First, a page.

In Sundgau, an entire French unit is wiped out by General Detemple.
Lorrainian troops prove victorious in a battle outside Paris and being to lay siege to the city.
A generous peace is offered. The French must renounce their claims on Valenciennes.
With France weakened by our trade war, Aragon sees an opportunity to make their own move.
After some short, fierce fighting, territorial boundaries are redrawn in Aragon's favor.
Leopold becomes known for identifying the best qualities in foreign armies, and then bringing in experts from those countries to introduce those tactics to Lorraine's military.
In 1512, heresy pervades France as the Protestant faith makes its appearance and quickly spreads throughout the country. The ruling aristocracy of France rejects the faith and clings desperately to their Catholic beliefs.
France is unable to keep up with the numbers of protestant zealots arising in their countryside, and soon they begin spilling over into Lorraine as well.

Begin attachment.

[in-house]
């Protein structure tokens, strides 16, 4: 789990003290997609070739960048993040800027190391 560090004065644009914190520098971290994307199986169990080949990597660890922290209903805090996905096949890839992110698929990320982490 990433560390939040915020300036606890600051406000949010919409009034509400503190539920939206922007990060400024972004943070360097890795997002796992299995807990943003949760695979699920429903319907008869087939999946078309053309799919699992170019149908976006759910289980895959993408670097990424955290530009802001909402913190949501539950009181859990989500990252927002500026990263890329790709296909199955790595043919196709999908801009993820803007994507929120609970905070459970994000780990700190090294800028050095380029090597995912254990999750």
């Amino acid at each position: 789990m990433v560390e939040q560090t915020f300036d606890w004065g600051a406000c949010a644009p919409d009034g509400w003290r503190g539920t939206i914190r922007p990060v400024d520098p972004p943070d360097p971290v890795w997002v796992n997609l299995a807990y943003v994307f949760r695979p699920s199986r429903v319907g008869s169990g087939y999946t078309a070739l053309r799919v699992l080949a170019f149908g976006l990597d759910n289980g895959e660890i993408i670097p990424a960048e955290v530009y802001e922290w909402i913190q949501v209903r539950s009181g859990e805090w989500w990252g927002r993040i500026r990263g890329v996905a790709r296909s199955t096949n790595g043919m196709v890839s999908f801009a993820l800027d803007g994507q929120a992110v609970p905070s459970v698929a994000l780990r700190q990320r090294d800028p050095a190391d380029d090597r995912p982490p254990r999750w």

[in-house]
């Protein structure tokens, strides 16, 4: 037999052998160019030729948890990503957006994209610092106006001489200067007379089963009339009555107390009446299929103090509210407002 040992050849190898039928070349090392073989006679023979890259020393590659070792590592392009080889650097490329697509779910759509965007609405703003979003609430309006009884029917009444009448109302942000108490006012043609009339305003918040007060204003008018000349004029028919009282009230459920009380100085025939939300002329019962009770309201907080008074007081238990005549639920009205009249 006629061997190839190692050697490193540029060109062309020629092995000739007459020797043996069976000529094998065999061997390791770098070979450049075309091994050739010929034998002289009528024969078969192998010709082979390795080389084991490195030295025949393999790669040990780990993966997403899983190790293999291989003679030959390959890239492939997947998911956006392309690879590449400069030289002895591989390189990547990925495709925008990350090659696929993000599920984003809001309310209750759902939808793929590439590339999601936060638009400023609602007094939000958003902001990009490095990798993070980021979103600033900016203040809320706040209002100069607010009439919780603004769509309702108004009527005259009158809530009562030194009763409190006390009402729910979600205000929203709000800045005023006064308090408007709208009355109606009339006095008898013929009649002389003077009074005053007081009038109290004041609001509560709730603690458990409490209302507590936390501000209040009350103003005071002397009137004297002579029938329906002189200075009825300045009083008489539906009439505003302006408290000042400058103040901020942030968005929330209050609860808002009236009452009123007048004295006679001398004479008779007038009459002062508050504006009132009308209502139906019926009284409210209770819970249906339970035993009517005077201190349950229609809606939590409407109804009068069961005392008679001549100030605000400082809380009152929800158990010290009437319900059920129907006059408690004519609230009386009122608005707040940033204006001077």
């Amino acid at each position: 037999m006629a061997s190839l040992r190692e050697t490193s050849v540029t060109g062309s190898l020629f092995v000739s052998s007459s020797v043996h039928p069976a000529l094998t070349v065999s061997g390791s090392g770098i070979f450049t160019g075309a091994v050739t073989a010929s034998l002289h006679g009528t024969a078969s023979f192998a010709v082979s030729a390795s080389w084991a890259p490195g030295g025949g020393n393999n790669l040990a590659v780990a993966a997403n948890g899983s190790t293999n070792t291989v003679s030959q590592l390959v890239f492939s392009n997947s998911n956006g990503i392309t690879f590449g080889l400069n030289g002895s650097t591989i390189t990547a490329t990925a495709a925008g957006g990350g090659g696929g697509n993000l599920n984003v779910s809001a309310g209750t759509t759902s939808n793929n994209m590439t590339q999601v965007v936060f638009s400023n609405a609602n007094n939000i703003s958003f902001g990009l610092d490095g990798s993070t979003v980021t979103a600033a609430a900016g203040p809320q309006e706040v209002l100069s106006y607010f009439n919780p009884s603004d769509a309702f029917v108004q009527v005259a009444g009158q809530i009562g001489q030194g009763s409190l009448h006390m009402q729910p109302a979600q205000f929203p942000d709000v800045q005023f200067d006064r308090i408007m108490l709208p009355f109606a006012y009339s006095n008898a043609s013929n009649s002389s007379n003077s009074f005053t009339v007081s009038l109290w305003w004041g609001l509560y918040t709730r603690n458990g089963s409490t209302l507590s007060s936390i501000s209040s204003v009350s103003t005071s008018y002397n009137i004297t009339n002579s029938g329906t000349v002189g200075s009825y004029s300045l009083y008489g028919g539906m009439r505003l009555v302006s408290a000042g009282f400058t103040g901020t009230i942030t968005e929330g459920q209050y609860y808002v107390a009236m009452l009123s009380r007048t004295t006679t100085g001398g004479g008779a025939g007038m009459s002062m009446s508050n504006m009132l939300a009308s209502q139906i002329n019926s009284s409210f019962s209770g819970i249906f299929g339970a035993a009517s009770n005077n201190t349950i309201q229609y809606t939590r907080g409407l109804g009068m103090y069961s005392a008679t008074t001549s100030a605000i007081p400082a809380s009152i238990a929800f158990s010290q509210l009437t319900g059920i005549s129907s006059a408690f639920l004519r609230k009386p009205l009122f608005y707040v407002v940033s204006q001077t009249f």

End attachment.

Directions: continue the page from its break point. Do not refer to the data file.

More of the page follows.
While the violent zealots are subdued through military force, the heretical beliefs spread rampantly and without resistance through Lorraine's common people.
Leopold II himself is swayed by the Protestant arguements against the Catholic church, and formally converts. This pulls Lorraine into a period of religious unrest.
Lorraine's feudal organization seems more and more archaic as time goes on. The common people have so many freedoms now that the system makes little sense. A new form of government is adopted in which the government is administered centrally by the duke, with the aid of his advisors and an organized noble bureaucracy beneath him.
Burgundy's ruling noble line dies off, and Leopold II stakes the de Metz's claim to the Burgundian lands. Burgundy's regency council rejects the notion completely, and would rather elect a local noble to the throne. Leopold declares war to prevent them from doing so.